Continuing the fight against mental health stigma

Kristine Totanes, Contributing Reporter

The following is an opinion article and opinion articles do not reflect the views of The Tulane Hullabaloo.

The state of Tulane’s mental health services is still far from ideal, but by continuing our efforts to make these services more effective and accessible, we can help improve the lives of many students at the university.

While much of this responsibility lies on the campus administration, students need to continue fighting to make their needs heard. Students cannot stop vocally expressing the importance of better mental health services, “better” meaning more easily accessible, longer-term and in general more personal and attentive to the needs of each student.

We cannot discount the strides that students have already made in this capacity. One project, led by Shefali Arora, now a Tulane graduate, involved collecting students’ stories from all over campus, which then were placed on a publicly accessible Google document.

Students have also written letters to President Michael Fitts and other members of the administration, expressing the need for change. The student body government of Tulane also helped increase awareness by communicating with the administration on behalf of the student body.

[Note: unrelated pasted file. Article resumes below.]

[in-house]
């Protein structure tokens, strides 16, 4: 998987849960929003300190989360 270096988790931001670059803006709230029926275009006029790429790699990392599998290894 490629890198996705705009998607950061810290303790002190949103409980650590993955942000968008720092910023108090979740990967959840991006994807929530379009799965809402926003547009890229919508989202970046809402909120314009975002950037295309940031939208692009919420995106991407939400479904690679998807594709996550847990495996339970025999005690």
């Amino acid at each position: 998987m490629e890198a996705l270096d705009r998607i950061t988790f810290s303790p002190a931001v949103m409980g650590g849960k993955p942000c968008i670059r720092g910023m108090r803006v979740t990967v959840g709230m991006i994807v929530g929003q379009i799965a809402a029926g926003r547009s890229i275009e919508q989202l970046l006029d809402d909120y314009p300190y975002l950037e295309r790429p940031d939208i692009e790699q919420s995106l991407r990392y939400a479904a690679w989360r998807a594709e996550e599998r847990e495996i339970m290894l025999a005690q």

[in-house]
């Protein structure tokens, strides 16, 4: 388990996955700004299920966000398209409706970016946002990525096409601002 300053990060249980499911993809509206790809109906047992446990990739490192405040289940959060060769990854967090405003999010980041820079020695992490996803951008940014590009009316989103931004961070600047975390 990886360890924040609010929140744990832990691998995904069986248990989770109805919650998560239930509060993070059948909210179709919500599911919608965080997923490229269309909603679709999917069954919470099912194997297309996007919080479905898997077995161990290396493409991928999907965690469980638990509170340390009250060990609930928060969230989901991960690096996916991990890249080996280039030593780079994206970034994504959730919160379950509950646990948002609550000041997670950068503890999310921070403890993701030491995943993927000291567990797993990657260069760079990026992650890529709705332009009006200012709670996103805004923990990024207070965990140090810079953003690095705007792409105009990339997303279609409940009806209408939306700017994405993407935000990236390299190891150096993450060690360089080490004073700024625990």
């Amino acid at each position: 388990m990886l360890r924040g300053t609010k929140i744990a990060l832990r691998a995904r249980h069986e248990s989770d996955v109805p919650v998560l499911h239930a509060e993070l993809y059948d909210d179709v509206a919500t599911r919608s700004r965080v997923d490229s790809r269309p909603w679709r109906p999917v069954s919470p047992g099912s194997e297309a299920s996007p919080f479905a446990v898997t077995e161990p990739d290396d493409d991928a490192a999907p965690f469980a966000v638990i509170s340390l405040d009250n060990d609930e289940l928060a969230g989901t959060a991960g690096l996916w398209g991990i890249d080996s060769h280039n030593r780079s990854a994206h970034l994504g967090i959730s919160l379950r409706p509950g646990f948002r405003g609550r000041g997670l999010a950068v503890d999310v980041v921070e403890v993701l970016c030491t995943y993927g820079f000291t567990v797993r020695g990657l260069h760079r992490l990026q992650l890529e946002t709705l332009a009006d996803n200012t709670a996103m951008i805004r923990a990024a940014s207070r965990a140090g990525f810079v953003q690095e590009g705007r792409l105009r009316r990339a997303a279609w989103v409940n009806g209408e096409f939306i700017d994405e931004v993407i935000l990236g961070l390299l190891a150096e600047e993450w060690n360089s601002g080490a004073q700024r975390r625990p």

These measures seem to be working. This year alone, Tulane University took an immense step by joining forces with the Jed and Clinton Health Matters Campus Program. The program combines the services of the Jed Foundation and the Clinton Health Matters Initiative, two organizations dedicated to promoting the people’s health and well-being on campuses and all over the country.

Whether this step will drastically improve the state of mental health services on campus remains to be seen, but right now, the prospects seem positive.

In the meantime, we must focus on doing our part. This includes not only being vocal, but also learning to become more open-minded about mental health issues in general.

Though it is much less severe today than ever before, there is still a general stigma surrounding mental health issues. Working towards encouraging a culture more open-minded and accepting of such issues is incredibly important.

Actively expressing that mental health issues are much like physical health problems, legitimate issues that need to be properly addressed, will help encourage more students to seek help and take advantage of the services provided by the school.

Once this is achieved, we will not only help make the Tulane experience a much more fulfilling and enjoyable one for students, but also dramatically improve the lives of many people on our campus.

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